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  • Hector Amezcua / hamezcua@sacbee.com

    Richard Foreman holds an iPad with one of his creations at his home office. After his layoff as a systems engineer he formed a company that writes apps.

  • Hector Amezcua / hamezcua@sacbee.com

    Richard Foreman, co-founder and CEO of Apptology, takes a break at his Folsom home office. . He went from a six-figure salary to zero after a layoff as a systems engineer. Then he decided to write apps and now has 47 employees who have produced hundreds of mobile applications.

  • Hector Amezcua / hamezcua@sacbee.com

    Some of Apptology Co-founder and CEO Richard Foreman's toys in his home office where he's created more than 300 mobile apps Rich Foreman, the son of an unwed Vietnamese immigrant who became a Navy Lieutenant, had enjoyed a six-figure salary as a systems engineer when he was laid off in 2010.

Folsom ‘appreneur’ Rich Foreman specializes in building apps for business

Published: Sunday, Feb. 16, 2014 - 12:00 am
Last Modified: Sunday, Feb. 16, 2014 - 10:56 am

Rich Foreman doesn’t develop mobile applications with mass appeal like “Walking Dead,” “Angry Birds” or “My Fitness Pal,” but the self-described “appreneur” from Folsom is carving out a niche making hundreds of apps for businesses large and small.

The 45-year-old co-founder and CEO of Apptology also teaches Apps 101 to area groups such as SACLead Inc., a business networking organization. He gives free advice to students and will judge and mentor Sacramento Rep. Doris Matsui’s high school apps competition running through April (for more information go to www.matsui.house.gov/congressional-app-challenge).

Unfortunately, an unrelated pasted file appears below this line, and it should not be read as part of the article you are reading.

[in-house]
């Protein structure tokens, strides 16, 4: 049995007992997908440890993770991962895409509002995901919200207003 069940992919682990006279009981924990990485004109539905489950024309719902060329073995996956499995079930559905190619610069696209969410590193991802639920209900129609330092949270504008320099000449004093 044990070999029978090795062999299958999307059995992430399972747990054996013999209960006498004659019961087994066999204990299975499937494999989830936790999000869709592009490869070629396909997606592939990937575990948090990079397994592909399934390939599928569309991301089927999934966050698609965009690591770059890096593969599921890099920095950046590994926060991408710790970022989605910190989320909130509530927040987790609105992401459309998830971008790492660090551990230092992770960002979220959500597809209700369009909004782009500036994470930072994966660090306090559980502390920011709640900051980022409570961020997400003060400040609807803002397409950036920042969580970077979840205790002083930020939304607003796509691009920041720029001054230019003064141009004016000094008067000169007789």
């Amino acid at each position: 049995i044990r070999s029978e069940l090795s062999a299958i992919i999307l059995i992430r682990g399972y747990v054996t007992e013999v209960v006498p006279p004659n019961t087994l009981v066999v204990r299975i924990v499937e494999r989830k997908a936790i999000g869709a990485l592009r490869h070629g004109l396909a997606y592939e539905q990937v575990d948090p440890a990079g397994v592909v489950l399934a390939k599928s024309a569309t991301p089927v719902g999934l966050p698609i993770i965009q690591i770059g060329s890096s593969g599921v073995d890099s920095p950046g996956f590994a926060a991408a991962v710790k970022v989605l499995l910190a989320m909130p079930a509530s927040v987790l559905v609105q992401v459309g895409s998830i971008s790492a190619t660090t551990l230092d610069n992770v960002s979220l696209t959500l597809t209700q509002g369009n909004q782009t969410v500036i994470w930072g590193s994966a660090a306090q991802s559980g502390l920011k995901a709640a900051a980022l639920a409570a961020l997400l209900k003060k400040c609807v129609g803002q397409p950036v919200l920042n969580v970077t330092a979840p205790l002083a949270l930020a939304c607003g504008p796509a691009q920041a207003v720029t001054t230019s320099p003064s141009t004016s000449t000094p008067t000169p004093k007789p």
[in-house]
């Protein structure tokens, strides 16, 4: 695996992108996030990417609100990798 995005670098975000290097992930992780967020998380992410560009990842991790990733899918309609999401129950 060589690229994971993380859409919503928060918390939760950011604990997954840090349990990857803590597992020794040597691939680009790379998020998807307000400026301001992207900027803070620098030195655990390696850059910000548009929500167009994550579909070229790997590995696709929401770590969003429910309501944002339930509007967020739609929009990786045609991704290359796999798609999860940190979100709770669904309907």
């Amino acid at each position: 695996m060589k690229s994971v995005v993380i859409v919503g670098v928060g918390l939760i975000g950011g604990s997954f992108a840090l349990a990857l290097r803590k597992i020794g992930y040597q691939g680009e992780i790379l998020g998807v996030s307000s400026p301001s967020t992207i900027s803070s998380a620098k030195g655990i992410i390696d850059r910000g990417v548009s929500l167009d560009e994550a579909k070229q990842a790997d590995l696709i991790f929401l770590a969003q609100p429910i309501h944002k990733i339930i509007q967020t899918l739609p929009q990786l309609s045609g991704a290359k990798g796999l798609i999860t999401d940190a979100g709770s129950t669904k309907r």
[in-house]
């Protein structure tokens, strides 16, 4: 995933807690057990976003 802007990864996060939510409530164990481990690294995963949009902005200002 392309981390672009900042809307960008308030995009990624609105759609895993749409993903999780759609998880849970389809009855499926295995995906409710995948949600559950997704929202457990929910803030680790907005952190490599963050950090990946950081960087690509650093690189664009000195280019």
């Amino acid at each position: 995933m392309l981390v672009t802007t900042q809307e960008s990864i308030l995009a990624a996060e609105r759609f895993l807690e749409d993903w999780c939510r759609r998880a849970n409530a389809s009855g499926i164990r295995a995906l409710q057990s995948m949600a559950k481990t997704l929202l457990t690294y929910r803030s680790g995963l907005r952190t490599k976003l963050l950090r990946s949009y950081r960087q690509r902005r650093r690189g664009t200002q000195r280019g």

In four years, Foreman has grown Apptology into a business that has developed more than 350 apps for clients ranging from Fortune 500 firms to mom and pop startups. He also co-authored a book called “Tap Into the Mobile Economy.”

Last month, the company was named small business of the year by the Sacramento Asian Chamber of Commerce.

“An app can transform your business,” he declared during a recent appearance at a SACLead luncheon. “We have a pizza company in Alabama whose slow day is Monday, so we helped them create an app that pushed out an ad for $3 off a large pizza. They went from two to 14 orders on Mondays.”

Foreman’s entrepreneurial journey was born of necessity. Like thousands of others in the Sacramento region, he lost his job during the recent economic slump. At the Asian Chamber’s awards ceremony, Foreman, the son of a single mother who immigrated from Vietnam, recounted how he was forced to think creatively after being laid off by Cisco in 2010.

For 11 years, the former Navy lieutenant and aerospace engineer had enjoyed the good life in Silicon Valley, working as a systems engineer for WebEx, which pioneered the technology for online business meetings. He moved his family to Folsom in 2002 and was working out of WebEx’s satellite office in Rancho Cordova when Cisco bought the company in 2008.